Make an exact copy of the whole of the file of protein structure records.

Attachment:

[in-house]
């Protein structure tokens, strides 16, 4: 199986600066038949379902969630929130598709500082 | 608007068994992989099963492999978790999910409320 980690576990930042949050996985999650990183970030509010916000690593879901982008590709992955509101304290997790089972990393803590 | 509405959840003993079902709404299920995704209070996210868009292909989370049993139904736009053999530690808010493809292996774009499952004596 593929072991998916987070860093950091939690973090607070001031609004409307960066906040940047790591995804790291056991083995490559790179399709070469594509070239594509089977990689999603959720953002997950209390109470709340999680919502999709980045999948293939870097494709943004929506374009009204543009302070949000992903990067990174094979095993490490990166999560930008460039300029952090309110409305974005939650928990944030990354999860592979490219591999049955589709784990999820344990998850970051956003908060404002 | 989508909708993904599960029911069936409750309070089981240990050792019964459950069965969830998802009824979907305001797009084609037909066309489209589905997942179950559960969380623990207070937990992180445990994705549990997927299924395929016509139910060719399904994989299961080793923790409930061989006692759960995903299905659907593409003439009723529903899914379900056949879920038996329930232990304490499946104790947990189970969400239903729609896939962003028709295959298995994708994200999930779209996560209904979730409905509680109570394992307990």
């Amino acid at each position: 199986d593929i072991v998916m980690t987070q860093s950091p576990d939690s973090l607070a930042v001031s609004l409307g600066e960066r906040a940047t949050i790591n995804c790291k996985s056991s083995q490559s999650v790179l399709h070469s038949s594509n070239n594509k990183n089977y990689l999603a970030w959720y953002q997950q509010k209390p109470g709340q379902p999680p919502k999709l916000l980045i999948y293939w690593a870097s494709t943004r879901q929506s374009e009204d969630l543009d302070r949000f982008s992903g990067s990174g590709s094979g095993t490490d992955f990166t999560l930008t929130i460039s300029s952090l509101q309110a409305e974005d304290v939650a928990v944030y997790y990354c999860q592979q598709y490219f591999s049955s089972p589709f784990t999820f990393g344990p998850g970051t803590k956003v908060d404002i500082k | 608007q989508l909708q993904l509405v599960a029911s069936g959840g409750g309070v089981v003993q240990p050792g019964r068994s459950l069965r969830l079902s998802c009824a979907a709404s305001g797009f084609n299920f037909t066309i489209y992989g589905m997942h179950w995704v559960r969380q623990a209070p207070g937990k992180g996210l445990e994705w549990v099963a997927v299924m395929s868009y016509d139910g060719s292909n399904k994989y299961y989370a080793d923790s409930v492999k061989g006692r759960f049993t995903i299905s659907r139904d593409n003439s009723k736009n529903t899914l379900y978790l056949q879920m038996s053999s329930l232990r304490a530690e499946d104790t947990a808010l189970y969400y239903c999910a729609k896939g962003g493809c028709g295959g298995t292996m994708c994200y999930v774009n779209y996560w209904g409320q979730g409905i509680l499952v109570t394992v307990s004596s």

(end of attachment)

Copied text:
[in-house]
């Protein structure tokens, strides 16, 4: 199986600066038949379902969630929130598709500082 | 608007068994992989099963492999978790999910409320 980690576990930042949050996985999650990183970030509010916000690593879901982008590709992955509101304290997790089972990393803590 | 509405959840003993079902709404299920995704209070996210868009292909989370049993139904736009053999530690808010493809292996774009499952004596 593929072991998916987070860093950091939690973090607070001031609004409307960066906040940047790591995804790291056991083995490559790179399709070469594509070239594509089977990689999603959720953002997950209390109470709340999680919502999709980045999948293939870097494709943004929506374009009204543009302070949000992903990067990174094979095993490490990166999560930008460039300029952090309110409305974005939650928990944030990354999860592979490219591999049955589709784990999820344990998850970051956003908060404002 | 989508909708993904599960029911069936409750309070089981240990050792019964459950069965969830998802009824979907305001797009084609037909066309489209589905997942179950559960969380623990207070937990992180445990994705549990997927299924395929016509139910060719399904994989299961080793923790409930061989006692759960995903299905659907593409003439009723529903899914379900056949879920038996329930232990304490499946104790947990189970969400239903729609896939962003028709295959298995994708994200999930779209996560209904979730409905509680109570394992307990």
């Amino acid at each position: 199986d593929i072991v998916m980690t987070q860093s950091p576990d939690s973090l607070a930042v001031s609004l409307g600066e960066r906040a940047t949050i790591n995804c790291k996985s056991s083995q490559s999650v790179l399709h070469s038949s594509n070239n594509k990183n089977y990689l999603a970030w959720y953002q997950q509010k209390p109470g709340q379902p999680p919502k999709l916000l980045i999948y293939w690593a870097s494709t943004r879901q929506s374009e009204d969630l543009d302070r949000f982008s992903g990067s990174g590709s094979g095993t490490d992955f990166t999560l930008t929130i460039s300029s952090l509101q309110a409305e974005d304290v939650a928990v944030y997790y990354c999860q592979q598709y490219f591999s049955s089972p589709f784990t999820f990393g344990p998850g970051t803590k956003v908060d404002i500082k | 608007q989508l909708q993904l509405v599960a029911s069936g959840g409750g309070v089981v003993q240990p050792g019964r068994s459950l069965r969830l079902s998802c009824a979907a709404s305001g797009f084609n299920f037909t066309i489209y992989g589905m997942h179950w995704v559960r969380q623990a209070p207070g937990k992180g996210l445990e994705w549990v099963a997927v299924m395929s868009y016509d139910g060719s292909n399904k994989y299961y989370a080793d923790s409930v492999k061989g006692r759960f049993t995903i299905s659907r139904d593409n003439s009723k736009n529903t899914l379900y978790l056949q879920m038996s053999s329930l232990r304490a530690e499946d104790t947990a808010l189970y969400y239903c999910a729609k896939g962003g493809c028709g295959g298995t292996m994708c994200y999930v774009n779209y996560w209904g409320q979730g409905i509680l499952v109570t394992v307990s004596s």